Ben Pauls of Zoar Mennonite in Waldheim, Sask., leads an ensemble of 15 singers from a number of MC Saskatchewan congregations during a joint worship service at Muskeg Lake Cree Nation on April 22, 2018. (Photo by Jason Gooding)
Music continues to be the catalyst for growth in the relationship between Mennonite Church Saskatchewan and its Indigenous neighbours.
On Earth Day, April 22, 2018, Mennonites and members of the Muskeg Lake community gathered for An Afternoon of Song at Our Lady of Guadalupe Roman Catholic Church in Marcelin on the Muskeg Lake Cree Nation.
During the Sixties Scoop Apology Engagement at Edmonton’s Amiskwaciy Academy on March 1, 2018, survivors were invited to paint their experiences onto canvas for others to see. (Photo by Donita Wiebe-Neufeld )
“Sorry” is a very Canadian expression, but what does it mean?
To the more than 200 Sixties Scoop survivors gathered at the Amiskwaciy Academy in Edmonton on March 1, 2018, the word is problematic. The hearing is the last of six events held across Alberta by the NDP government in an effort to make an upcoming government apology meaningful.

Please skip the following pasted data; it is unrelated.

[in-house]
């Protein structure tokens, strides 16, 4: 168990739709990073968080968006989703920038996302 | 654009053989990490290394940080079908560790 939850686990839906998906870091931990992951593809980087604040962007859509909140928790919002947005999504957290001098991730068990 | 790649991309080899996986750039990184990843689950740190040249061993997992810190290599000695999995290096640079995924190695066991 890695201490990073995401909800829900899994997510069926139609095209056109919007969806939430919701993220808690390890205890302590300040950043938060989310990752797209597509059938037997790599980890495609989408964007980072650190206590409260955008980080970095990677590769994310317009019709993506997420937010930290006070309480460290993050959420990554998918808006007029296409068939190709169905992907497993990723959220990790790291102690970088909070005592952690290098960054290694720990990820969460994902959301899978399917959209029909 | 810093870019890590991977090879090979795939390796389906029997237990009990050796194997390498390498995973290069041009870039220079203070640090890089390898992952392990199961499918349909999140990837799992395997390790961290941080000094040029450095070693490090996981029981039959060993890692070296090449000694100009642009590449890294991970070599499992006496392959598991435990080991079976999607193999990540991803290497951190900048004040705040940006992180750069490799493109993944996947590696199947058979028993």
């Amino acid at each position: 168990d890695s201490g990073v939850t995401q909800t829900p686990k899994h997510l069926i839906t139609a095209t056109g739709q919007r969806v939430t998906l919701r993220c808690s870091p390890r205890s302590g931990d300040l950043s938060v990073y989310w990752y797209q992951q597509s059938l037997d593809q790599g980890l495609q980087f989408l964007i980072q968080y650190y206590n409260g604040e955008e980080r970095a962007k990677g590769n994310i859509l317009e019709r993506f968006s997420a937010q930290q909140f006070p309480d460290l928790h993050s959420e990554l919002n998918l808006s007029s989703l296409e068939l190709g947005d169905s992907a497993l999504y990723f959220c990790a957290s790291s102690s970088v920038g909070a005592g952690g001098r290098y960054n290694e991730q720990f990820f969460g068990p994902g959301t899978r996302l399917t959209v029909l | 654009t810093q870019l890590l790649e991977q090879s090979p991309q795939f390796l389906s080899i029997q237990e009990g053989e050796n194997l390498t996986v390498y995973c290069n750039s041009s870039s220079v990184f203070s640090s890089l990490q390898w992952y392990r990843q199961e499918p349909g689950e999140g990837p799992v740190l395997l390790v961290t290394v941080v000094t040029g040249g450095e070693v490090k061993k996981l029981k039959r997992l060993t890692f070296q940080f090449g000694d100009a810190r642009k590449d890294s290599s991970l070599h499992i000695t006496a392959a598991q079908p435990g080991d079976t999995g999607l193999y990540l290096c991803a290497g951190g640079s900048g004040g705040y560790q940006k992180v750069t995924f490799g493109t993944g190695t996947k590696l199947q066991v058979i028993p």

Farmers with Firearms are flexing on Facebook. Indigenous activists are indignant. Justin Trudeau is straining to hit all the enlightened notes, as usual. And Murray Sinclair is urging justice reform, again.
Steve Heinrichs, director of Indigenous-settler relations for Mennonite Church Canada, presents a workshop at Rosthern (Sask.) Mennonite Church entitled ‘Unsettling discipleship: The cost of colonialism, the joy of jubilee.’ (Photo by Donna Schulz)
What does the ancient Levitical concept of jubilee have to do with reconciliation between Indigenous peoples and their settler neighbours? Plenty, according to Steve Heinrichs.
Rosanna Deerchild, host of CBC Radio One's Unreserved, reads a poem from her book Calling Down the Sky. The book tells the story of residential schools in Canada and her own mother's experiences and struggles as a generational survivor. (Photo by Nicolien Klassen-Wiebe)
Bryn Friesen Epp of Home Street Mennonite Church in Winnipeg, adds a leaf to a collaboratively decorated tree. Each leaf contains a gallery visitor's hope for reconciliation and commitments to taking part in it. (Photo by Nicolien Klassen-Wiebe)
Clairissa Kelly and Marlene Gallagher organized the Reconciliation Through the Arts exhibition. (Photo by Nicolien Klassen-Wiebe)